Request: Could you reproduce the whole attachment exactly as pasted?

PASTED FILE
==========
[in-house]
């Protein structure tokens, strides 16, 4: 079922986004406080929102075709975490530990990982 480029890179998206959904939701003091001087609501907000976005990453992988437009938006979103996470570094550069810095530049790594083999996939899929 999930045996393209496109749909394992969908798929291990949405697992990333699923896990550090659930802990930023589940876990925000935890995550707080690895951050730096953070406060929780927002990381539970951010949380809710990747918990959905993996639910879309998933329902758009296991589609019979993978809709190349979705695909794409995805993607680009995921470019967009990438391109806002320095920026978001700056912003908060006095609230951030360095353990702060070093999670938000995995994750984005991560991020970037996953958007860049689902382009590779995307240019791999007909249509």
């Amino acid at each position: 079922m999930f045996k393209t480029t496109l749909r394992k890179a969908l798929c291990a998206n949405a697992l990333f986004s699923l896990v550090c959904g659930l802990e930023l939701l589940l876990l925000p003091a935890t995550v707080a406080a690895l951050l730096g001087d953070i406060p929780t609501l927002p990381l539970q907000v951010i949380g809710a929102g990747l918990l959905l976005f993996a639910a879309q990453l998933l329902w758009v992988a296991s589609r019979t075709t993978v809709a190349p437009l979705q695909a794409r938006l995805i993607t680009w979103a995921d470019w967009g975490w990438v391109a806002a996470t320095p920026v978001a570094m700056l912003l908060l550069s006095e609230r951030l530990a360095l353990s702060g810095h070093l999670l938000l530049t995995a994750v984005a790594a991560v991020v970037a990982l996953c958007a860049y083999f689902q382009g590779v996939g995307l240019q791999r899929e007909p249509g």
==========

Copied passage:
[in-house]
């Protein structure tokens, strides 16, 4: 079922986004406080929102075709975490530990990982 480029890179998206959904939701003091001087609501907000976005990453992988437009938006979103996470570094550069810095530049790594083999996939899929 999930045996393209496109749909394992969908798929291990949405697992990333699923896990550090659930802990930023589940876990925000935890995550707080690895951050730096953070406060929780927002990381539970951010949380809710990747918990959905993996639910879309998933329902758009296991589609019979993978809709190349979705695909794409995805993607680009995921470019967009990438391109806002320095920026978001700056912003908060006095609230951030360095353990702060070093999670938000995995994750984005991560991020970037996953958007860049689902382009590779995307240019791999007909249509």
């Amino acid at each position: 079922m999930f045996k393209t480029t496109l749909r394992k890179a969908l798929c291990a998206n949405a697992l990333f986004s699923l896990v550090c959904g659930l802990e930023l939701l589940l876990l925000p003091a935890t995550v707080a406080a690895l951050l730096g001087d953070i406060p929780t609501l927002p990381l539970q907000v951010i949380g809710a929102g990747l918990l959905l976005f993996a639910a879309q990453l998933l329902w758009v992988a296991s589609r019979t075709t993978v809709a190349p437009l979705q695909a794409r938006l995805i993607t680009w979103a995921d470019w967009g975490w990438v391109a806002a996470t320095p920026v978001a570094m700056l912003l908060l550069s006095e609230r951030l530990a360095l353990s702060g810095h070093l999670l938000l530049t995995a994750v984005a790594a991560v991020v970037a990982l996953c958007a860049y083999f689902q382009g590779v996939g995307l240019q791999r899929e007909p249509g």